By: Sophie Prosolek
When I started grad-school I was full of optimism. I was 21 years old and I had just graduated with a strong first class honours from a good university; I skipped the MSc, easily securing a place straight onto a prestigious PhD programme where I was to spend 4 years studying the scientific art of molecular biology. However, behind a thin veil of success I was locked in a constant battle with (then undiagnosed) bipolar(II) disorder.
Back then, I was unaware of academia’s ‘mental health crisis’ and didn’t fully appreciate the double edged sword that bipolar disorder could be. Over the course of my (ongoing) PhD, I’ve realised that the pressures of academia often stop students speaking out about matters of mental health. I have decided to ‘come out’ as bipolar in order to increase awareness, promote inclusivity, and encourage others who might be thinking of an academic career.
Here’s my personal story from academia to activism:
I started my PhD in October 2015. Of course I expected grad school to be tough, but I started my new degree with a healthy confidence and I really enjoyed my work. I tried hard to put my past ‘meltdowns’ behind me and was determined to be the personification of functionality in my new role. Other students would say “have you had your first year breakdown yet?”. But I was coasting on a wave of wellbeing and never really took this comment seriously, “I’m not going to breakdown”, I thought, “not anymore”. To be honest I think there was a part of me that was pleased to be working in a sector where other people had regular breadowns too. “For once I’m normal” I thought, and that gave me a strange sense of confidence.
It wasn’t until I did have my first year breakdown that I realised how much of a problem mental illness was within academia. It was Autumn 2016, I had been back and forth on two consecutive conferences, taken on countless extracurricular activities and found myself living alone for the first time in 4 years. I had a breakdown – my first year breakdown.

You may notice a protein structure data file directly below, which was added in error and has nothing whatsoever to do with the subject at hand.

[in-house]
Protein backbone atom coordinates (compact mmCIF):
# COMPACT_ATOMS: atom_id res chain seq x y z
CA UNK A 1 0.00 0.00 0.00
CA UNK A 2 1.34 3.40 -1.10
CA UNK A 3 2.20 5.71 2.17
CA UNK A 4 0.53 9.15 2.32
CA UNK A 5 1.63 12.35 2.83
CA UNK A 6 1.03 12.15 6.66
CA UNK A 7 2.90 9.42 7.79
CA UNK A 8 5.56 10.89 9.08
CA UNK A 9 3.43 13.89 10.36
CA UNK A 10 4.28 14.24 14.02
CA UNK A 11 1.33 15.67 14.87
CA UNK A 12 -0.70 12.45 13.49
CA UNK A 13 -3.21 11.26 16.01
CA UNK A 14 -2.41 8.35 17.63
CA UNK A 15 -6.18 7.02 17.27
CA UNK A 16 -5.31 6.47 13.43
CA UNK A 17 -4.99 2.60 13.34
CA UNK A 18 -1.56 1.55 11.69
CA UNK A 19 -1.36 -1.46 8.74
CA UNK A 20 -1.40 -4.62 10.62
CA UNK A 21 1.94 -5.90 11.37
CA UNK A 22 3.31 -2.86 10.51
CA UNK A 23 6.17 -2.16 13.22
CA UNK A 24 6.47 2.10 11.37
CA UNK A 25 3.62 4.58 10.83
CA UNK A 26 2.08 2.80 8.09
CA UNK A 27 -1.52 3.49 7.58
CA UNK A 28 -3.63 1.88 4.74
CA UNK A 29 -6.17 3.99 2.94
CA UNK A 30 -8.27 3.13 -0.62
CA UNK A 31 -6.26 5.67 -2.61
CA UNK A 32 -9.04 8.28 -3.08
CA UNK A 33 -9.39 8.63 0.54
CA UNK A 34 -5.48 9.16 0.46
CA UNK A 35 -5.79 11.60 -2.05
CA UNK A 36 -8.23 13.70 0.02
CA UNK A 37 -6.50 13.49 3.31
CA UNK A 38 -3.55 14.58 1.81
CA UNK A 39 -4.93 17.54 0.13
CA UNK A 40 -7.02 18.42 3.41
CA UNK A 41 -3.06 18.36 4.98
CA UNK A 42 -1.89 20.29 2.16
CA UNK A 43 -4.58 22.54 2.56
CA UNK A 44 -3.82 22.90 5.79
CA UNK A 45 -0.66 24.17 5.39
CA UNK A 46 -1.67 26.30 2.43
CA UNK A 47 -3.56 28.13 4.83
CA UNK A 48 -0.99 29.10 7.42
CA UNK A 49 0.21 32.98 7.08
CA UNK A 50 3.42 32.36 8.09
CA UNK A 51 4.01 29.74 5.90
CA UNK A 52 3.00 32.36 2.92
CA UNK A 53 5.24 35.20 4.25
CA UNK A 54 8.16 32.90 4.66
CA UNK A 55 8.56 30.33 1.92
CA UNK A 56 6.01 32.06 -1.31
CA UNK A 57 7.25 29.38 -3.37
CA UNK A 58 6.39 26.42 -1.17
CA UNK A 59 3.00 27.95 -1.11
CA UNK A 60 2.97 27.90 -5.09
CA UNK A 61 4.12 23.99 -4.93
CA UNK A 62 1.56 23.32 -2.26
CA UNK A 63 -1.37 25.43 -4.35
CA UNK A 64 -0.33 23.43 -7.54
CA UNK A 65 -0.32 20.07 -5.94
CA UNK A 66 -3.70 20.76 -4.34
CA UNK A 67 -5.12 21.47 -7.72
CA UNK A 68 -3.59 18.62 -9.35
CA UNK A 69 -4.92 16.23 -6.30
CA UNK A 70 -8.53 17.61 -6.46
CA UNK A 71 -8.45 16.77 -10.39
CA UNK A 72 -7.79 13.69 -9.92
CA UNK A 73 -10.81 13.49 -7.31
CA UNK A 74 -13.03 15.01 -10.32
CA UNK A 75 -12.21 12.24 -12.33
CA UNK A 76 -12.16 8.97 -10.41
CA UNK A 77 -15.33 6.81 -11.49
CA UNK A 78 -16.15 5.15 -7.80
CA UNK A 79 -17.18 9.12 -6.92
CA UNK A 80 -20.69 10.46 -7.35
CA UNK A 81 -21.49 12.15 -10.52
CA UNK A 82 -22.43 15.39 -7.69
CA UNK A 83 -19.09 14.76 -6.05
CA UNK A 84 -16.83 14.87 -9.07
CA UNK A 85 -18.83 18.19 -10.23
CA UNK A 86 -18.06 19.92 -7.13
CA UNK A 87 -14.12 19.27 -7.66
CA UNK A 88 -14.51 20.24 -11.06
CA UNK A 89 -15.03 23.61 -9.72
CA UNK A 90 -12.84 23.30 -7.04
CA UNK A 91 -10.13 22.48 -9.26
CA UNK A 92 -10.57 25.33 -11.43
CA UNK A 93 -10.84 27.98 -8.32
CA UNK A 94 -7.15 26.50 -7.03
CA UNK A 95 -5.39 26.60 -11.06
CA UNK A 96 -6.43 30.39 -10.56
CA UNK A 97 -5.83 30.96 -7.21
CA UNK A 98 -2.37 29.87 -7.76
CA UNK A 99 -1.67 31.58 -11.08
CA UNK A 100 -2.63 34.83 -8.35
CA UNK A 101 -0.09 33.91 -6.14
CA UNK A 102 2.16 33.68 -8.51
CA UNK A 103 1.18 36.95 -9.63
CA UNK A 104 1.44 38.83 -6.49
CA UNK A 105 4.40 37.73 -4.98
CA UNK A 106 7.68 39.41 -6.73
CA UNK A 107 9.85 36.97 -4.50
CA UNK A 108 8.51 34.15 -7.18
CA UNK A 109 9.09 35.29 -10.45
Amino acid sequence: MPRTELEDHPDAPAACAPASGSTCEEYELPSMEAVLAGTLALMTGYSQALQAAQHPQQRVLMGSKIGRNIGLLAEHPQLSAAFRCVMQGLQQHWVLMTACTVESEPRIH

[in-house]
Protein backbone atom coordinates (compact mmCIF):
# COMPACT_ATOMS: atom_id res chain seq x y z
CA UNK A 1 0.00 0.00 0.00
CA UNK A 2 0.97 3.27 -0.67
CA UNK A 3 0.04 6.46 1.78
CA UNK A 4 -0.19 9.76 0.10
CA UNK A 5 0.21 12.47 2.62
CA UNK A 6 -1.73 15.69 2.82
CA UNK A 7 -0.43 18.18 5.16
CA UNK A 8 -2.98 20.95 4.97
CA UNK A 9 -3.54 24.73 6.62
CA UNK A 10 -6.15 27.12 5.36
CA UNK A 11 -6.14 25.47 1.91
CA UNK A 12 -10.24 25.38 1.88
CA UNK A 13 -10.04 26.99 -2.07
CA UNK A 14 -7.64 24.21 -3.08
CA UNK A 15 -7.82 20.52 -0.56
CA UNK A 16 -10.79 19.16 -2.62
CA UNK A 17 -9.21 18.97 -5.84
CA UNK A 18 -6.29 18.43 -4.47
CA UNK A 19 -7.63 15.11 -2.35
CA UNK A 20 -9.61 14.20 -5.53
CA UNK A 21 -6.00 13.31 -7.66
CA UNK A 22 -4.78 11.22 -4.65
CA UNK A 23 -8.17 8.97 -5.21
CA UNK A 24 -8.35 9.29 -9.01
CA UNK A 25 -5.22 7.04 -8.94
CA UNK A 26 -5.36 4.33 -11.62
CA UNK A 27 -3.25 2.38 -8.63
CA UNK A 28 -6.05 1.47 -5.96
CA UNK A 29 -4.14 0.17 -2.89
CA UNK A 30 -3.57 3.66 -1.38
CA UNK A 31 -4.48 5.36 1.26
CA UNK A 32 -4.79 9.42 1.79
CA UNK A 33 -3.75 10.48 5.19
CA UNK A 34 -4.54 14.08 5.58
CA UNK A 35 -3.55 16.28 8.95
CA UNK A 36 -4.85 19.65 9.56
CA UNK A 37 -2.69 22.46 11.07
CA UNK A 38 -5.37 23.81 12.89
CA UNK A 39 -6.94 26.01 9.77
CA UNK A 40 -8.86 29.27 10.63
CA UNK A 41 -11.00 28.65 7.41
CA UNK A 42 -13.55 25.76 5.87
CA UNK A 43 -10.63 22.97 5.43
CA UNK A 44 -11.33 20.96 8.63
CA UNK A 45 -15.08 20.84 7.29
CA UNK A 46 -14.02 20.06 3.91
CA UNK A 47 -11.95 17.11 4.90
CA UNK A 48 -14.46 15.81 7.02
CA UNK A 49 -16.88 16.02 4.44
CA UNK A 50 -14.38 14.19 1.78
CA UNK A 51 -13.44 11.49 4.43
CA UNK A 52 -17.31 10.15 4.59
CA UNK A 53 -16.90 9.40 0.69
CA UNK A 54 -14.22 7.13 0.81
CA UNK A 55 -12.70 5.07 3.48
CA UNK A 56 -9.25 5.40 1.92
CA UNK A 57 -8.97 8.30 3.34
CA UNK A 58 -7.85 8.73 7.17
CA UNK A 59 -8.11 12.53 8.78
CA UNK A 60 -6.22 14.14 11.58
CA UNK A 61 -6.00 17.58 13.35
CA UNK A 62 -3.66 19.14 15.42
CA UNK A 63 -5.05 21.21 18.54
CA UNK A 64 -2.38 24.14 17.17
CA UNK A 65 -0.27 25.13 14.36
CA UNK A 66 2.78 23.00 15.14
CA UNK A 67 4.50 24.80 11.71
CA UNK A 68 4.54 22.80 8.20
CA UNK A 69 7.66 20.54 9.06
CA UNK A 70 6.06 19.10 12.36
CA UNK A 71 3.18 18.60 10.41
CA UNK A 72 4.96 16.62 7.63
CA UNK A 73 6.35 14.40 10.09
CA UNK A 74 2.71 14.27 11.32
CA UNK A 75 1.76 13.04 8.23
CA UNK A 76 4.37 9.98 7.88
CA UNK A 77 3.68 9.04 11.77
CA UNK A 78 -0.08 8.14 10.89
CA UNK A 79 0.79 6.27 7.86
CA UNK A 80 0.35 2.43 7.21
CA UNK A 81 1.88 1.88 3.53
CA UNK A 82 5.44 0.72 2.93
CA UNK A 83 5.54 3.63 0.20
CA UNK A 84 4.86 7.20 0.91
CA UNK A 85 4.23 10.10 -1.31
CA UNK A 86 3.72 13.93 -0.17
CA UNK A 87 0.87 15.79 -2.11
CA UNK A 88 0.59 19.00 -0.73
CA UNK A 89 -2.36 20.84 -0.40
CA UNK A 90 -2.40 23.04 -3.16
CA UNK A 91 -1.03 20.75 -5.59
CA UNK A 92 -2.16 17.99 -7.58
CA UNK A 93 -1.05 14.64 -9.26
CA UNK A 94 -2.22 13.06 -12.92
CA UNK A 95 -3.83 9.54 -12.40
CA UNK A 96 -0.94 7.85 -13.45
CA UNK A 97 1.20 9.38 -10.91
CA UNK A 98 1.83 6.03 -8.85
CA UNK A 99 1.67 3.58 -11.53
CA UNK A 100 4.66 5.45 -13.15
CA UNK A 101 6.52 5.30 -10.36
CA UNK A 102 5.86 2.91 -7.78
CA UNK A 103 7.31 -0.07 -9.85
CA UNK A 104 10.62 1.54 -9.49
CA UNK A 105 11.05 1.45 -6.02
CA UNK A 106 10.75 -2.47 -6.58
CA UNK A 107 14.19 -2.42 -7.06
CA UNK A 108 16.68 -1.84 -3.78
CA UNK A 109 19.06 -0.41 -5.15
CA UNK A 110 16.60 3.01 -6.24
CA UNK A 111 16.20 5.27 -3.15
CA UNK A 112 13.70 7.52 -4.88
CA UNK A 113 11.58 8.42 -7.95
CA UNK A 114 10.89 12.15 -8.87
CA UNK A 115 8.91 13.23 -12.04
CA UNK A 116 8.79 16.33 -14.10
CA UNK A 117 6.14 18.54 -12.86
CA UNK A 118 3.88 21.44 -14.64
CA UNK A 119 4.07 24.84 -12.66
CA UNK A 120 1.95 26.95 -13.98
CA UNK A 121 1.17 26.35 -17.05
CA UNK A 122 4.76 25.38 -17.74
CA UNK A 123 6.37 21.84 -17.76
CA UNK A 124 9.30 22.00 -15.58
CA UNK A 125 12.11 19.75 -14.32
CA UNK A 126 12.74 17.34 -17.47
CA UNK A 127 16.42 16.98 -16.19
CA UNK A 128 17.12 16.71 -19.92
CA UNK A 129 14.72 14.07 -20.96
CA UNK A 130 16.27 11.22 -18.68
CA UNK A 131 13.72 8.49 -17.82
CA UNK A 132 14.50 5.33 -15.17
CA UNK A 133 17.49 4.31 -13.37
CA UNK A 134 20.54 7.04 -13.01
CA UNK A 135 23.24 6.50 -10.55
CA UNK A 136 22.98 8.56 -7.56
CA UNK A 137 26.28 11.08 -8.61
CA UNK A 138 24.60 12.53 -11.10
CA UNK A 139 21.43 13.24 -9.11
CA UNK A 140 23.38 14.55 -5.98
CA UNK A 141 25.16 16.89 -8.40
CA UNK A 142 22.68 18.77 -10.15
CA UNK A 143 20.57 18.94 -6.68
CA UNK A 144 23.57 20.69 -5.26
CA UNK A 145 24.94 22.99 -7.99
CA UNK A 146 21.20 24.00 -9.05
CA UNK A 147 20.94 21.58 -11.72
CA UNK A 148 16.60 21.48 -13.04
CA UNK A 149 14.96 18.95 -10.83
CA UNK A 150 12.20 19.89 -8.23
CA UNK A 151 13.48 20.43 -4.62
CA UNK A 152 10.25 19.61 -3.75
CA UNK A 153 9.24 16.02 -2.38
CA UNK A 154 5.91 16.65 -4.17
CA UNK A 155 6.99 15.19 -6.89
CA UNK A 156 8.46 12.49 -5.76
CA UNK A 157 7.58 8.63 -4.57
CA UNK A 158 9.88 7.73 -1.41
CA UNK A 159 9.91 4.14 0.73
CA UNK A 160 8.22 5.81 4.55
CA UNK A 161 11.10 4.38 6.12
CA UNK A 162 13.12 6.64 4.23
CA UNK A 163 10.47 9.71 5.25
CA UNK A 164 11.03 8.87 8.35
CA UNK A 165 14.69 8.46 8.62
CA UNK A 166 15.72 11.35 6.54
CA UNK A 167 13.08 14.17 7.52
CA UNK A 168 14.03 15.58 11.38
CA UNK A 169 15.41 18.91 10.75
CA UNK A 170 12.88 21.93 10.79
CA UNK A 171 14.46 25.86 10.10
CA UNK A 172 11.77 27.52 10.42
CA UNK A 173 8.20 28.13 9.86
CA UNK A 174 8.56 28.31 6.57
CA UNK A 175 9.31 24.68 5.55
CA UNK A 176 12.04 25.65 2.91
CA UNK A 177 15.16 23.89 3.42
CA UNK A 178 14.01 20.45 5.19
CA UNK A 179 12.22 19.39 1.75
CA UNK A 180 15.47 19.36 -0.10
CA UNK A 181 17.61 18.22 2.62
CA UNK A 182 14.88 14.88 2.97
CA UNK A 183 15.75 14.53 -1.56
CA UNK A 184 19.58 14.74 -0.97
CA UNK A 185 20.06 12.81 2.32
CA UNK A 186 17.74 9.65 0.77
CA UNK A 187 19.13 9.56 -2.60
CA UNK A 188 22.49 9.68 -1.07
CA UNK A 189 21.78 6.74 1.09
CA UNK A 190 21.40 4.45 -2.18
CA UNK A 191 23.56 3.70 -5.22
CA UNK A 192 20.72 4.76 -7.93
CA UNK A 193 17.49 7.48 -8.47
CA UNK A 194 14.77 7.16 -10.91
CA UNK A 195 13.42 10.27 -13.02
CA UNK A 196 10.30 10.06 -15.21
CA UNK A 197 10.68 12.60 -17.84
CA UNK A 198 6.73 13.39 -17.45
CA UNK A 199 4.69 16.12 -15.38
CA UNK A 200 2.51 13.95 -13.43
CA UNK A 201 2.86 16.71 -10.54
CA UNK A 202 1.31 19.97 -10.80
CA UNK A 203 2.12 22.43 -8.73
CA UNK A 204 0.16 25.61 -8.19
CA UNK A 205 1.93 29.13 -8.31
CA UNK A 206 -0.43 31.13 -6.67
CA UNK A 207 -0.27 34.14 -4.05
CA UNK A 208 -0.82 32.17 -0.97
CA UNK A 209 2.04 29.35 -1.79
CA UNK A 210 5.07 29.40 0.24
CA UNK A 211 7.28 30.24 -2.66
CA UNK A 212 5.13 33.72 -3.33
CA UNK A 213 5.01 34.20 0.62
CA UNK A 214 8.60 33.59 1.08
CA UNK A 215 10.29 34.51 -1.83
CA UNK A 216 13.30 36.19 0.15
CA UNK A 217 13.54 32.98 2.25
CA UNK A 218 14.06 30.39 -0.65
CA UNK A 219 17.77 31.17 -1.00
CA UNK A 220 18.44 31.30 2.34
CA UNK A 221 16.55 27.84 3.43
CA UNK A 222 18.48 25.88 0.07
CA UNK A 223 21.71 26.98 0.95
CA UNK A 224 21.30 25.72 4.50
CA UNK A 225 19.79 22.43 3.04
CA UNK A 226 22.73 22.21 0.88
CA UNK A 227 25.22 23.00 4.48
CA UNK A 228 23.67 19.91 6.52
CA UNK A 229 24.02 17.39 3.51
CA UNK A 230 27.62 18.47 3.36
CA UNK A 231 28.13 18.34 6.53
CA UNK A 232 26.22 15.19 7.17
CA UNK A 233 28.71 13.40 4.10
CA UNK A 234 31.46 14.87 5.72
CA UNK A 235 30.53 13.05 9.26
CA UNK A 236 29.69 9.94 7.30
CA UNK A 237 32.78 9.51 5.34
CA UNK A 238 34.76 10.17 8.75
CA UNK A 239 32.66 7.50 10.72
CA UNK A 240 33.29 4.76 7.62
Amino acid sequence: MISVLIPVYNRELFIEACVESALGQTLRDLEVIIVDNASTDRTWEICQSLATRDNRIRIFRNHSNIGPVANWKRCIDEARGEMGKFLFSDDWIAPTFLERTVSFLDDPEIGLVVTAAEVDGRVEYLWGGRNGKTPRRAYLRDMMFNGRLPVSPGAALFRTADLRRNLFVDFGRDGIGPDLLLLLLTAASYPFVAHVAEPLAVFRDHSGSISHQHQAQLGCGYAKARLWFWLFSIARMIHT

I’d been able to keep my episodes under wraps during my undergraduate degree, but now for the first time I actually had to show some consistency with my line manager keeping a watchful eye on my productivity. In other words, for the first time in my life people noticed there was really something wrong.
My colleagues noticed that something was wrong, but they brushed it off. They brushed it off because a PhD is tough and “everyone has a first year breakdown”; maybe I just wasn’t cut out to be a doctor? But I knew it was nothing to do with my PhD, I knew this had been happening since I was a child. Nonetheless my capability came under question and for a short time it looked like I would have to resign from my PhD studies. That’s when I decided to ‘come out’ as bipolar.
Sharing the fact that I’d been diagnosed with bipolar wasn’t easy, but I needed to ‘come out’ in order for my breakdown to be understood as part of my condition, not part of my studies. I needed to ‘come out’ so that I wasn’t just another statistic of poor grad student mental health, but more importantly so that people realised bipolar isn’t barrier, that I can be as capable as anyone else with the correct understanding and support.
I started speaking openly about my condition online, hoping that someone would come forward with an understanding of what I was going through. Despite academia’s ‘mental health crisis’ being widely reported in the media, very few people seemed willing to talk about bipolar disorder. Whilst researching some facts and figures I stumbled across the RAND report, a systematic review which outlines the prevalence of mental health in academia. I was shocked, but not surprised, to read that depression is almost 3 x more prevalent amongst academics than the general population. Interestingly, bipolar was reported to occur no more frequently (about 4%) than in the general population. This explained a lot; it explained why everyone had assumed my episode was work related, because the challenge of bipolar is dwarfed by the challenge of work-related mental ill health.
Since speaking openly about my mental health I’ve received some really positive feedback. On several occasions colleagues have confided in me confidentially about their own personal battles with both mental and physical illness, and it feels really great to know I’m someone approachable to talk to. Not only does this remind me that I did the right thing in sharing my story, it reminds me that not everyone is ready to ‘come out’ yet. So for now, I will keep raising awareness for those friends and allies who still wish to remain anonymous.